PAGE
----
BrowserDownloadsView is a new portable software program by Nirsoft (one of our favorite developers). The program, like many programs by Nirsoft, provides a list view of data; in this case, it retrieves data from supported desktop browsers to display a list of downloaded files.
What makes it interesting is the fact that it supports multiple desktop browsers and that the data is merged so that you end up with a single list of downloaded files.
While that is only of interest to users who use multiple desktop browsers that are supported, it may also be useful as an independent tool to display downloads of a single browser thanks to its sorting and data exporting options.
BrowserDownloadsView can be run on any Windows device that runs Windows XP or higher. It supports 32-bit and 64-bit operating systems and a good assortment of desktop browsers including Google Chrome and Mozilla Firefox, and the majority of Chromium-based browsers including Vivaldi, Opera, and the Chromium-based Microsoft Edge.
The application can be run from any location. When you do, it retrieves data from browsers that it finds installed on the device; the process may take a moment to complete depending on the number of downloads and browsers.
The list is sorted in chronological order from most recent to oldest by default. A click on a column header sorts the data accordingly. As far as what is displayed is concerned, BrowserDownloadsView lists filenames, download URLs and web page URLs, the size and time it took to download, the location it was saved to on the system, MIME type, and the browser profile that was used by default.
Sorting was instant during tests with a medium-sized number of downloads (1314 to be precise). If you are looking for a particular download, you may use the search functionality to do so.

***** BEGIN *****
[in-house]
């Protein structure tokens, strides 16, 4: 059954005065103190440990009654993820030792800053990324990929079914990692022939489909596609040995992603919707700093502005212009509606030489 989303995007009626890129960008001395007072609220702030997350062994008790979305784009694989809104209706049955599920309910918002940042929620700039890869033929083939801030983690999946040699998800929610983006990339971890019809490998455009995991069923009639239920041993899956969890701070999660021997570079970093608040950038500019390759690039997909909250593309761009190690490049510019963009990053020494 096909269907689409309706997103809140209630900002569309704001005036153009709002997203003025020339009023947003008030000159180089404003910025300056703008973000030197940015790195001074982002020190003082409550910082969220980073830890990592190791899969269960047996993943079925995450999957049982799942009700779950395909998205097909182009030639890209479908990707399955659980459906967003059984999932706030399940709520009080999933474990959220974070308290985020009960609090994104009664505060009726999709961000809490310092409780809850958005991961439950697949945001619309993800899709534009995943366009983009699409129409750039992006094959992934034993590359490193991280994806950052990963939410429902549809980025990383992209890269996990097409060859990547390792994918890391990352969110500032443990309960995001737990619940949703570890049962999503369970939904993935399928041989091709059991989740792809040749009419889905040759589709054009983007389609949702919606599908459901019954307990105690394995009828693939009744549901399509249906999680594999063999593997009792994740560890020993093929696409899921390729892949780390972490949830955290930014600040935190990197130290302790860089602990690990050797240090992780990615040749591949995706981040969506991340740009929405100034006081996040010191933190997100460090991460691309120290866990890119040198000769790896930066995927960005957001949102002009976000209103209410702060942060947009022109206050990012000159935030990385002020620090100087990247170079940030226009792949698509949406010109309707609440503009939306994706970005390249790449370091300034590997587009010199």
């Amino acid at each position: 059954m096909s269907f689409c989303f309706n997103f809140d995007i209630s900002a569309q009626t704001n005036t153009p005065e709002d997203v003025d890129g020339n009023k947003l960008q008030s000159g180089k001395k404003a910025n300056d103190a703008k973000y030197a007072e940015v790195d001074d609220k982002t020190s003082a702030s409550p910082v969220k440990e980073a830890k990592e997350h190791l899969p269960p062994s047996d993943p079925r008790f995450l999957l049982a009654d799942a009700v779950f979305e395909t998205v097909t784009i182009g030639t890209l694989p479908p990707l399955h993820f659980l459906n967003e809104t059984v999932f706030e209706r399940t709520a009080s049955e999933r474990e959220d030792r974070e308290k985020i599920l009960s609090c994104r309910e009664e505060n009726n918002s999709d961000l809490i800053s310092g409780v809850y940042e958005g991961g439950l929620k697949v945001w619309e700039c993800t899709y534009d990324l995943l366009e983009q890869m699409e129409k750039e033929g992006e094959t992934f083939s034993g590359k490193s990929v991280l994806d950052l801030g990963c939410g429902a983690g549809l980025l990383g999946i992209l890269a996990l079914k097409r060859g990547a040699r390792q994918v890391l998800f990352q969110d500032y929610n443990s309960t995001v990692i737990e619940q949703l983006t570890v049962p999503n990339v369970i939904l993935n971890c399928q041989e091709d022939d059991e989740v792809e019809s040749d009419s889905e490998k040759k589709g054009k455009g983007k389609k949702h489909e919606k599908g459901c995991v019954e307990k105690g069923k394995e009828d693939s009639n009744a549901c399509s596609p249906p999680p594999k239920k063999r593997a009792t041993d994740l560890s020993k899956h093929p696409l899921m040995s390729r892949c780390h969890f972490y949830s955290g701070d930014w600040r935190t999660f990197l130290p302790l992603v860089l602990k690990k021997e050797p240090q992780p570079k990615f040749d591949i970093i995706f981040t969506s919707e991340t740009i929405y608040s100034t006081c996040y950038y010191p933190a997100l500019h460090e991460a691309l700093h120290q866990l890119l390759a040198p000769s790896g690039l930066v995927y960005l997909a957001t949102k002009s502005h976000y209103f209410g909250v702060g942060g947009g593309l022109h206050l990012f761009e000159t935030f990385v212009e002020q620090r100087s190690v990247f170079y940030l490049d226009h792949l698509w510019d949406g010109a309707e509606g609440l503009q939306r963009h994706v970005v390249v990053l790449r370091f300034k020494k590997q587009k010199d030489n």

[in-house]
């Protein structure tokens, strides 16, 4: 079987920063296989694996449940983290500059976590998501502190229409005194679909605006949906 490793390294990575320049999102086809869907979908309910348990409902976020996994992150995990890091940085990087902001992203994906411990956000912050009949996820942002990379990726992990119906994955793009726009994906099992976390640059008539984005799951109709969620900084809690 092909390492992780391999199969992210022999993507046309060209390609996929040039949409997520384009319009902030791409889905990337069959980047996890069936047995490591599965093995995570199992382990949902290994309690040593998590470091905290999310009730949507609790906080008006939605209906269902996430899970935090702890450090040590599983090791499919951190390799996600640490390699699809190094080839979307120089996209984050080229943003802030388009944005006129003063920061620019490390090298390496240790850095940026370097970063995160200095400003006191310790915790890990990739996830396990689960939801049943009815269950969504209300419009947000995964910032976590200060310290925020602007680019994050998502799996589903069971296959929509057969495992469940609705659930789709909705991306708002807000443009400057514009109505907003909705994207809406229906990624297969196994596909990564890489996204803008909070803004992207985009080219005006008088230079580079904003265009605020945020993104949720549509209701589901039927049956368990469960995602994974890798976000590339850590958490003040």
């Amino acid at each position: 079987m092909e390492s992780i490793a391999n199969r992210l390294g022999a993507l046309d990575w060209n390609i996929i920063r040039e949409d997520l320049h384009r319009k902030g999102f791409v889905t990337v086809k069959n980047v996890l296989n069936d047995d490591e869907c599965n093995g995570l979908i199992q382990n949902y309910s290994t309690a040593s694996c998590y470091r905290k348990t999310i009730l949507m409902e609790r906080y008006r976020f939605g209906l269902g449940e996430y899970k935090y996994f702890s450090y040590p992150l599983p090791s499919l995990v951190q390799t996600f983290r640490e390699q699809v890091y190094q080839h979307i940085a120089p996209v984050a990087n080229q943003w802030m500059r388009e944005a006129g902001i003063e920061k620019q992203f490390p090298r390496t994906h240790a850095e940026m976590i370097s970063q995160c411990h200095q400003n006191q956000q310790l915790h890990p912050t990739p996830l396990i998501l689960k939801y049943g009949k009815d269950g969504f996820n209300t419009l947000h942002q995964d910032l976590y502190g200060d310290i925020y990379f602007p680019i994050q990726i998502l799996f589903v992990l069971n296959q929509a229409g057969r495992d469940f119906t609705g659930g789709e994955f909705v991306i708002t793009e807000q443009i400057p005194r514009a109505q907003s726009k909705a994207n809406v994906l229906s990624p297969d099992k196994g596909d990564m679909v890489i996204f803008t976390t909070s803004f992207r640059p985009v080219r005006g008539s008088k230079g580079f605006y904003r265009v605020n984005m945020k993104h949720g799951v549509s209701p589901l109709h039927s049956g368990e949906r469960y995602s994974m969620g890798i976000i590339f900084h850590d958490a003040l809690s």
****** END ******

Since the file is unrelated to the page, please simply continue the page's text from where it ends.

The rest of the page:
The program does not offer many options to interact with the data. You may calculate hashes of one or multiple downloads using the File menu or right-click context menu. The program supports MD5/SHA1/SHA256/SHA512 hashes.
Note that some of the downloads may not be available anymore; this is the case if the downloaded files were moved, renamed, or deleted.
The context menu displays a number of additional options. You may use it to open the download URL or web page in the default web browser, open the file on VirusTotal, run the file with the default handler or another program, or open the folder it is stored in.
You may also copy the data or use the built-in export option to save a selection or everything to a file. The usual file types, JSON, text files, XML, HTML, or tab/comma delimited text files are supported.
BrowserDownloadsView is an excellent program to analyze downloads on a Windows device. While it does not cover downloads made by download managers or external programs, and does not support deleting records, it proves useful when it comes to the analysis and finding downloads on the machine.
Now You: how do you manage downloads?
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